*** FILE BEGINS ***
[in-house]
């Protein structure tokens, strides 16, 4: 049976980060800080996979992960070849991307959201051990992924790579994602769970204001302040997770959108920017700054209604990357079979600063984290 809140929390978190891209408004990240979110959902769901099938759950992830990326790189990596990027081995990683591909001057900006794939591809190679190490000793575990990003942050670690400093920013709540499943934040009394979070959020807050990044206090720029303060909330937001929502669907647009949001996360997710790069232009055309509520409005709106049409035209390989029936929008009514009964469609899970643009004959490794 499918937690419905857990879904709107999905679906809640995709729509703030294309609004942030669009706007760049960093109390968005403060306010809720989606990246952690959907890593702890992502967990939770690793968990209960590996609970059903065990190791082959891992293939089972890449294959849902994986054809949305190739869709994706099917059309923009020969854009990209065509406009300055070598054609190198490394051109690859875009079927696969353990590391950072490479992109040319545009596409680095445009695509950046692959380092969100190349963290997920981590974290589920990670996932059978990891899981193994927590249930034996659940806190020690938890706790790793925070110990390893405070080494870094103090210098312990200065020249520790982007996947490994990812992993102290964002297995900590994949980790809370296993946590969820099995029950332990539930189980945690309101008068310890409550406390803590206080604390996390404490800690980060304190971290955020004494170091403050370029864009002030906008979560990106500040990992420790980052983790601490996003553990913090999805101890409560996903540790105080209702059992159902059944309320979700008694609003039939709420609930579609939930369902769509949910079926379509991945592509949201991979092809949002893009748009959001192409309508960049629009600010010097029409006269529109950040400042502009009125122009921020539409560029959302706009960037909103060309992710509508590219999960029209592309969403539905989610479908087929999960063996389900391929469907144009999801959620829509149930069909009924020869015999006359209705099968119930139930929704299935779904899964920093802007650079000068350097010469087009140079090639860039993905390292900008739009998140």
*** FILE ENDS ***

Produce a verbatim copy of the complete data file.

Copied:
[in-house]
């Protein structure tokens, strides 16, 4: 049976980060800080996979992960070849991307959201051990992924790579994602769970204001302040997770959108920017700054209604990357079979600063984290 809140929390978190891209408004990240979110959902769901099938759950992830990326790189990596990027081995990683591909001057900006794939591809190679190490000793575990990003942050670690400093920013709540499943934040009394979070959020807050990044206090720029303060909330937001929502669907647009949001996360997710790069232009055309509520409005709106049409035209390989029936929008009514009964469609899970643009004959490794 499918937690419905857990879904709107999905679906809640995709729509703030294309609004942030669009706007760049960093109390968005403060306010809720989606990246952690959907890593702890992502967990939770690793968990209960590996609970059903065990190791082959891992293939089972890449294959849902994986054809949305190739869709994706099917059309923009020969854009990209065509406009300055070598054609190198490394051109690859875009079927696969353990590391950072490479992109040319545009596409680095445009695509950046692959380092969100190349963290997920981590974290589920990670996932059978990891899981193994927590249930034996659940806190020690938890706790790793925070110990390893405070080494870094103090210098312990200065020249520790982007996947490994990812992993102290964002297995900590994949980790809370296993946590969820099995029950332990539930189980945690309101008068310890409550406390803590206080604390996390404490800690980060304190971290955020004494170091403050370029864009002030906008979560990106500040990992420790980052983790601490996003553990913090999805101890409560996903540790105080209702059992159902059944309320979700008694609003039939709420609930579609939930369902769509949910079926379509991945592509949201991979092809949002893009748009959001192409309508960049629009600010010097029409006269529109950040400042502009009125122009921020539409560029959302706009960037909103060309992710509508590219999960029209592309969403539905989610479908087929999960063996389900391929469907144009999801959620829509149930069909009924020869015999006359209705099968119930139930929704299935779904899964920093802007650079000068350097010469087009140079090639860039993905390292900008739009998140």